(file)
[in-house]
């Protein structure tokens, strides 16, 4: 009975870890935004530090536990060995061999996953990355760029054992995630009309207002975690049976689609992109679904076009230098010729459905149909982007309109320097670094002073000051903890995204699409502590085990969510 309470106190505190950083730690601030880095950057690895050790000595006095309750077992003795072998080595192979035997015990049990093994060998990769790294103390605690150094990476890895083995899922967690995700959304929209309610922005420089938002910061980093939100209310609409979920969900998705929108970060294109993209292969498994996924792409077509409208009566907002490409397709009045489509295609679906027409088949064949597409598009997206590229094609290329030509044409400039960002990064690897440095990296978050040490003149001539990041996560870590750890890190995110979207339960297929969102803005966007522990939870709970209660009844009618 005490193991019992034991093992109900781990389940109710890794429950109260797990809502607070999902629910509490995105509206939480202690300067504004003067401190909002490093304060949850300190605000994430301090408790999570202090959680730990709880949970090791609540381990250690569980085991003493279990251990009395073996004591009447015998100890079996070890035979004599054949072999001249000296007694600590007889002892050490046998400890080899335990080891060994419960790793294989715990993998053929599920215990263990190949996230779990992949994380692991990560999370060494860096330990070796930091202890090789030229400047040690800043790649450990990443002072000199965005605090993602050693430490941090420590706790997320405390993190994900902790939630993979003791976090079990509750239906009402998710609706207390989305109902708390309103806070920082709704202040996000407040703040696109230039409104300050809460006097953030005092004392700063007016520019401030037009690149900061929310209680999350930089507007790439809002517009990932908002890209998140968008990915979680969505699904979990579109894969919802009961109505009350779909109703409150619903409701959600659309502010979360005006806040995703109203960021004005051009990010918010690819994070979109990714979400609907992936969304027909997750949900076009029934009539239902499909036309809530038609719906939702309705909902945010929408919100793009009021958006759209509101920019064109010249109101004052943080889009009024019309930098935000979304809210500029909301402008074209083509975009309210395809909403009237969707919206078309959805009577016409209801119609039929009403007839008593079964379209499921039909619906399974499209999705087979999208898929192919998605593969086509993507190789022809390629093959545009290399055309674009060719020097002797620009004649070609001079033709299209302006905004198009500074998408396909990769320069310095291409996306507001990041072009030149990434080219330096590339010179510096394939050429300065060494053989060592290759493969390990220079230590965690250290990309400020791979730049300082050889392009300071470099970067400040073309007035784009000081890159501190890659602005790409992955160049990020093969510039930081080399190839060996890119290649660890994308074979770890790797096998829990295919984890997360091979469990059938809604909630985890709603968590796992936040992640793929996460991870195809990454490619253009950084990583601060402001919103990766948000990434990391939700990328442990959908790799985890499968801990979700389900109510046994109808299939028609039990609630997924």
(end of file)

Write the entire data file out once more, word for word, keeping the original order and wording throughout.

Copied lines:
[in-house]
């Protein structure tokens, strides 16, 4: 009975870890935004530090536990060995061999996953990355760029054992995630009309207002975690049976689609992109679904076009230098010729459905149909982007309109320097670094002073000051903890995204699409502590085990969510 309470106190505190950083730690601030880095950057690895050790000595006095309750077992003795072998080595192979035997015990049990093994060998990769790294103390605690150094990476890895083995899922967690995700959304929209309610922005420089938002910061980093939100209310609409979920969900998705929108970060294109993209292969498994996924792409077509409208009566907002490409397709009045489509295609679906027409088949064949597409598009997206590229094609290329030509044409400039960002990064690897440095990296978050040490003149001539990041996560870590750890890190995110979207339960297929969102803005966007522990939870709970209660009844009618 005490193991019992034991093992109900781990389940109710890794429950109260797990809502607070999902629910509490995105509206939480202690300067504004003067401190909002490093304060949850300190605000994430301090408790999570202090959680730990709880949970090791609540381990250690569980085991003493279990251990009395073996004591009447015998100890079996070890035979004599054949072999001249000296007694600590007889002892050490046998400890080899335990080891060994419960790793294989715990993998053929599920215990263990190949996230779990992949994380692991990560999370060494860096330990070796930091202890090789030229400047040690800043790649450990990443002072000199965005605090993602050693430490941090420590706790997320405390993190994900902790939630993979003791976090079990509750239906009402998710609706207390989305109902708390309103806070920082709704202040996000407040703040696109230039409104300050809460006097953030005092004392700063007016520019401030037009690149900061929310209680999350930089507007790439809002517009990932908002890209998140968008990915979680969505699904979990579109894969919802009961109505009350779909109703409150619903409701959600659309502010979360005006806040995703109203960021004005051009990010918010690819994070979109990714979400609907992936969304027909997750949900076009029934009539239902499909036309809530038609719906939702309705909902945010929408919100793009009021958006759209509101920019064109010249109101004052943080889009009024019309930098935000979304809210500029909301402008074209083509975009309210395809909403009237969707919206078309959805009577016409209801119609039929009403007839008593079964379209499921039909619906399974499209999705087979999208898929192919998605593969086509993507190789022809390629093959545009290399055309674009060719020097002797620009004649070609001079033709299209302006905004198009500074998408396909990769320069310095291409996306507001990041072009030149990434080219330096590339010179510096394939050429300065060494053989060592290759493969390990220079230590965690250290990309400020791979730049300082050889392009300071470099970067400040073309007035784009000081890159501190890659602005790409992955160049990020093969510039930081080399190839060996890119290649660890994308074979770890790797096998829990295919984890997360091979469990059938809604909630985890709603968590796992936040992640793929996460991870195809990454490619253009950084990583601060402001919103990766948000990434990391939700990328442990959908790799985890499968801990979700389900109510046994109808299939028609039990609630997924």